Rose McGowan wants Hollywood’s A-list actors to speak up.
Last week, the New York Times published an exposé on about his years and years of alleged misconduct. McGowan was mentioned in the exposé for a $100,000 settlement she reached in 1997 with the movie producer. In response to the article, one of Weinstein’s attorneys Charles J. Harder told E! News last week that the article was “saturated with false and defamatory statements.” However, just days after the article was published, Weinstein was terminated from The Weinstein company.
McGowan has been very vocal on Twitter about Hollywood speaking up about Weinstein and his alleged misconduct. On Monday she called for the immediate resignation of the Weinstein Company board.
In a series of tweets, McGowan also began calling out actors for their silence on the matter. “Hey @mattdamon what’s it like to be a spineless profiteer who stays silent?” McGowan tweeted the actor, along with a list of the Weinstein Company board member names. “They knew. They funded. They advised. They covered up. They must be exposed. They must resign.”
McGowan then tweeted to Ben Affleck and Casey Affleck asking them, “Ben Affleck Casey Affleck, how’s your morning boys?”
The actress then retweeted a post that she was mentioned in about a Vulture article with the headline “Matt Damon, Russell Crowe Reportedly Helped Kill a 2004 New York Times Harvey Weinstein Article.” The tweet said, “Have u seen this article? Do u realise how deep the cover ups go? Then u wonder why its taken so long.”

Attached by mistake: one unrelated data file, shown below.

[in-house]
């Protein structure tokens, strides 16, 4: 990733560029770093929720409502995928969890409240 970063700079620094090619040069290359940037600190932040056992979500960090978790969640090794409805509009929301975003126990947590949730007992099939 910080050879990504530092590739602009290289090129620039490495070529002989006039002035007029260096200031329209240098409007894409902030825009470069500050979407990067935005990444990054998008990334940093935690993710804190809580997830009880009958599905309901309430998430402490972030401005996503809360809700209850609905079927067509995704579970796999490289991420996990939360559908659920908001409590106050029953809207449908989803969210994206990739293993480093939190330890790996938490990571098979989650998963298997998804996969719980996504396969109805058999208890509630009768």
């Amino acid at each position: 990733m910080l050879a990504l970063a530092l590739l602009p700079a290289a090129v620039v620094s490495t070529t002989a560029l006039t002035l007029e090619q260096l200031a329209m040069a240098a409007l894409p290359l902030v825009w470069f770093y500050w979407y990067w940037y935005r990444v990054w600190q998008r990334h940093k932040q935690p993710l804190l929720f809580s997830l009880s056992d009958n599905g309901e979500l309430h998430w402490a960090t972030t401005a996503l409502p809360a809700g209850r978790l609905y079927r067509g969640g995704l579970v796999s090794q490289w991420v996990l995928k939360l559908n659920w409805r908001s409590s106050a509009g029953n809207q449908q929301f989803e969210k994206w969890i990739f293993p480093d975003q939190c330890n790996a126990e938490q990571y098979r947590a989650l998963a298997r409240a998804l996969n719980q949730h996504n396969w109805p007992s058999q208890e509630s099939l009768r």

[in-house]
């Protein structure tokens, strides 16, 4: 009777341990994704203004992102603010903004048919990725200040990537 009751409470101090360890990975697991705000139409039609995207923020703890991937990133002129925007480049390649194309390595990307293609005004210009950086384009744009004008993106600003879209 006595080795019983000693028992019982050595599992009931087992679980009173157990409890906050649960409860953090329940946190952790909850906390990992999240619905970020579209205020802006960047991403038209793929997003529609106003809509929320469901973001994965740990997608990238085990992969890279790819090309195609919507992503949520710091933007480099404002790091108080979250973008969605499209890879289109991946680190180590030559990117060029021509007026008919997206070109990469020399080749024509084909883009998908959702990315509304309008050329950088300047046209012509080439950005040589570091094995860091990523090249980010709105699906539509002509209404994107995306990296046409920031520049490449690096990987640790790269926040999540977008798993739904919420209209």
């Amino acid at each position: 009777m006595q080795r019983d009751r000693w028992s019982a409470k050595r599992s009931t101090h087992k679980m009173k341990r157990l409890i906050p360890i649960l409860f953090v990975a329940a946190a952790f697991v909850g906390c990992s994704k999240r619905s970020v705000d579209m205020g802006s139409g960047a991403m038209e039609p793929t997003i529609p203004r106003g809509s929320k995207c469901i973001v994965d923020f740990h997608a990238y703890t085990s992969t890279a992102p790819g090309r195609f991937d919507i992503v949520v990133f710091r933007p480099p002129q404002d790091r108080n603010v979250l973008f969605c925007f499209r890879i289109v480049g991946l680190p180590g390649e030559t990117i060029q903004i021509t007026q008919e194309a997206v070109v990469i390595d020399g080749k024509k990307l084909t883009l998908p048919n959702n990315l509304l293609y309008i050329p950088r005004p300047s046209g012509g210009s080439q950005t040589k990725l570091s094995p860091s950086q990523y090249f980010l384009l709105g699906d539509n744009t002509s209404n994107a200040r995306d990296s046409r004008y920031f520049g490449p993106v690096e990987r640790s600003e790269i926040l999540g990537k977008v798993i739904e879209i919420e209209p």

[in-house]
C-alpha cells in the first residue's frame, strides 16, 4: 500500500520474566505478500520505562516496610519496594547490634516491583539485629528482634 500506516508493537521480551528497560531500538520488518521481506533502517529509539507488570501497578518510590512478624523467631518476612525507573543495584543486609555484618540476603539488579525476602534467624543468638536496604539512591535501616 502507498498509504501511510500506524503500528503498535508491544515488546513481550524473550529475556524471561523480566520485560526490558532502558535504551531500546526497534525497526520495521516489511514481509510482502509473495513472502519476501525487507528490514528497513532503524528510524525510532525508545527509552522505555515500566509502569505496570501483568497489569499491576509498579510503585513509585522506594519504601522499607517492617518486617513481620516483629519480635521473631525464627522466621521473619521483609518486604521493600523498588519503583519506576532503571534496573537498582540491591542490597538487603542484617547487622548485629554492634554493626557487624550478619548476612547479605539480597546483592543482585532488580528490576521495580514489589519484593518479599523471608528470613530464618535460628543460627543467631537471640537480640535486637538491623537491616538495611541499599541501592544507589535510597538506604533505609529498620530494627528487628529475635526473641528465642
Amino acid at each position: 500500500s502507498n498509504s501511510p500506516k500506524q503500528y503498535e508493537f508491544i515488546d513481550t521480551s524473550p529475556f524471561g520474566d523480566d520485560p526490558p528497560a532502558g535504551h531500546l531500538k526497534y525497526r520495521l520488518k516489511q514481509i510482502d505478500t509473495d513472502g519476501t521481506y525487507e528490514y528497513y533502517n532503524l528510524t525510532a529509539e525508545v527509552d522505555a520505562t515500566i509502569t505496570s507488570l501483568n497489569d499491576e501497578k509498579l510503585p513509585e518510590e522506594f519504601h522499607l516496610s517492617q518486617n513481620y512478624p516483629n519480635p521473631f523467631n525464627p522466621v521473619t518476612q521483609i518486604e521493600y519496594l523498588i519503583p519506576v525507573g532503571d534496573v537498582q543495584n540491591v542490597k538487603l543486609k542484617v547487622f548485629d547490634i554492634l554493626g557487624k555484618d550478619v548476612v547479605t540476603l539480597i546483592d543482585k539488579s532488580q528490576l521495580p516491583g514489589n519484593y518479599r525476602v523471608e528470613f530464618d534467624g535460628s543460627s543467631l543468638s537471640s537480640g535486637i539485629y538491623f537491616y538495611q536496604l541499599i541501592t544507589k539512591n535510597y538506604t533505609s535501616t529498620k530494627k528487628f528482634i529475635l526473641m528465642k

The article talks about a piece published by The Wrap founder Sharon Waxman on Sunday. In her post, Waxman alleges that a 2004 story she was working on about Weinstein’s alleged misconduct was “gutted” by the New York Times under “pressure.”
While researching the story, Waxman looked into Fabrizio Lombardo and his role in the Miramax company. “I had people on the record telling me Lombardo knew nothing about film,”Waxman wrote in Sunday’s article.
She then explained, “After intense pressure from Weinstein, which included having Matt Damon and Russell Crowe call me directly to vouch for Lombardo and unknown discussions well above my head at the Times, the story was gutted.”
Waxman went on to state that the final version of the article was “buried on the inside of the Culture section, an obscure story about Miramax firing an Italian executive.”